Q: Is the news media overreacting to the coronavirus?


It may feel like a constant cascade of news, but the coverage is proportional to what could be the biggest global health crisis in more than a hundred years. And when you consider how much more globally connected we are now than during the flu pandemic of 1918, and how much the world economy relies on precisely that connection, it’s arguable that this crisis could prove to be even worse.

In response to these extraordinary times, just about every reporter is now on the corona beat, and as the Washington Post’s executive editor, Marty Baron, wrote to subscribers, it is the news media’s responsibility to keep the public informed and keep a “close watch on what public officials, private companies, health providers and others are doing – or failing to do – to respond to a crisis of sprawling, unprecedented proportions.”

That’s no exaggeration. In one way or another, the virus is touching almost every aspect of our lives and changing the world in real-time. As of March 16, there have been 170,000 cases of the virus worldwide and more than 6,500 deaths. Millions of people are now working from home or going to school remotely. Restaurants and bars in New York City and elsewhere are shutting down. Stocks officially entered a bear market as the major indices tumbled more than 20 percent off their recent high. Sporting events from March Madness to the Masters have been canceled or postponed while museums, Broadway shows, and even Disneyland are all closing. Millions of people stand to lose income or their jobs entirely as a result of this pandemic. 

Despite the challenges and risks of reporting on this fast-moving story, the vast majority of the mainstream news media’s coverage has been authoritative and responsible (social media is an entirely different matter—and NLM post). Some of the most outstanding reporting can be found at The New York TimesWashington Post and Wall Street Journal, all of which have all taken down their paywalls for their coronavirus coverage and set up special covid homepages that update continually. 

The Poynter Institute is praising the comprehensive coverage by the news divisions at the big three networks, NBC, CBS, and ABC. Kudos as well to The Atlantic for its guide, “What you Need to Know about the Coronavirus,” which covers everything from social distancing to what to do if you start coughing. Another standout is CNN’s new podcast, Coronavirus: Fact vs. Fiction with Dr. Sanjay Gupta. Since his first episode on March 2, Gupta has been calmly answering basic questions, dispelling myths and providing much-needed context about the outbreak’s impact. The Daily podcast from the New York Times has also provided excellent coronavirus coverage over the past several weeks and continues to devote entire segments to keeping abreast of the pandemic as it spreads.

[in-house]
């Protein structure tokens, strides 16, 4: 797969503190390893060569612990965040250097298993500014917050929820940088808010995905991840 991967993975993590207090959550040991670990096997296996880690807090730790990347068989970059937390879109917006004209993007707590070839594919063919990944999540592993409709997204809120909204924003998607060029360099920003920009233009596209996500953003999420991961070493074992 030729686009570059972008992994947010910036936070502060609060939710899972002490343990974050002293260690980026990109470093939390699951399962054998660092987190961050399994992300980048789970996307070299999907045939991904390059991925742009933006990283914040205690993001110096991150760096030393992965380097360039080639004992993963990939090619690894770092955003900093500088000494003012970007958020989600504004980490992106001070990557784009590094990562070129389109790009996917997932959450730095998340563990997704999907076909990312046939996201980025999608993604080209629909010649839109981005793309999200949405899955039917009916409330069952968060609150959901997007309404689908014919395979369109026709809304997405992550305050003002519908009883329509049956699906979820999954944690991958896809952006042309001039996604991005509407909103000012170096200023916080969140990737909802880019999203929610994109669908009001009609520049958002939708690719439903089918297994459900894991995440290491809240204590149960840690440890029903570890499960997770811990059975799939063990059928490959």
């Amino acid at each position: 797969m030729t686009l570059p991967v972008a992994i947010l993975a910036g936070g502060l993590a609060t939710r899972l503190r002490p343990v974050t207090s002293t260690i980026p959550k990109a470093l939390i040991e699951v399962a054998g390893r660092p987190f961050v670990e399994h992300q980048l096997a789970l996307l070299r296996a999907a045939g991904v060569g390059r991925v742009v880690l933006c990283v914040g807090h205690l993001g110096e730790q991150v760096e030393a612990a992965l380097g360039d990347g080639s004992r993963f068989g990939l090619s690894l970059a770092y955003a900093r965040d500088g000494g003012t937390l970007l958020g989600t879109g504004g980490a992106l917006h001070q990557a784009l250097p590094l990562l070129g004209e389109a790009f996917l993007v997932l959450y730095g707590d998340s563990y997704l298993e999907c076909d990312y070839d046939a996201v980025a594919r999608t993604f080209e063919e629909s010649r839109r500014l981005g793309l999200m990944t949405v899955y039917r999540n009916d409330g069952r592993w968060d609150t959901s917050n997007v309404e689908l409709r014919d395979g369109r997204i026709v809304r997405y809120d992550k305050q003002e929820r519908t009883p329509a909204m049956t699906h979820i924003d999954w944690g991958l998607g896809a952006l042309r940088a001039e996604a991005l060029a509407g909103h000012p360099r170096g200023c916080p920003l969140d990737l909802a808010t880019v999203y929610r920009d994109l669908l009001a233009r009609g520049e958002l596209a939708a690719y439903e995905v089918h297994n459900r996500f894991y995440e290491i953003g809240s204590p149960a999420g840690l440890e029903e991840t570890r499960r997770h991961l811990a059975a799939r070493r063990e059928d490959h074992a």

That said, not all the news coverage has been exemplary, most on notably the Fox News Channel, which has been called out not for overreacting to the coronavirus, but for politicizing the outbreak and minimizing the risks. In his CNN.com article, How Fox News Misled its Views about the coronavirus, media reporter Oliver Darcy writes, “Top hosts and personalities on the conservative cable news network downplayed concerns about the virus, baselessly accusing credible news organizations of overhyping the crisis to hurt Trump politically.” 

In this video, Fox Business News Host Trish Regan called the coronavirus an impeachment scam and accused the liberal media of using it to demonize and destroy President Trump. (Her show went on hiatus after that rant was widely criticized.) The highest-rated host on Fox News, Sean Hannity, has referred to the virus as a “conspiracy theory” and “the newest hoax.” Fox and Friends Weekend host Pete Hegseth accused the media of wanting to see people infected with the virus to hurt the president. Even one of the more well-regarded news anchors, Martha MacCallum, contrasted the coronavirus’s death toll so far with that of the seasonal flu without mentioning that the mortality rate for covid is significantly higher. 

Not all of the Fox News coverage is irresponsible. Chris Wallace and Bret Baier are part of the “straight news” team providing fact-based information (usually), and even Tucker Carlson recently disparaged his fellow prime-time hosts for minimizing the risks of the coronavirus and called it a “very serious problem. ” But the modus operandi at Fox News has been to amplify White House talking points and misinformation from the president himself without any fact-checking, including Trump’s comments that “anyone that wants a test can get a test” and that a vaccine is coming “pretty soon.” As Darcy concludes, this misinformation is endangering the very lives of the Fox News audience, whose median age is 67, according to Nielsen Media Research.

Of course, the Fox News Channel is not the only news outlet spreading misinformation or conspiracy theories. In this New York Post opinion piece, Steven Mosher posits that the virus escaped from a bioresearch lab in China, although there is no evidence of that. Some press coverage has also been criticized as stoking anti-China sentiment by, for example, calling covid the “Chinese coronavirus.”

But overall, journalists are distinguishing themselves and proving once again that a free press is indispensable in a crisis and saves lives. Journalism’s most critical role is to provide people with the information they need to be free and self-governing—and safe. It also means holding power to account, calling out false claims and putting facts first. It is not hyperbole to say that this could be one of journalism’s finest hours.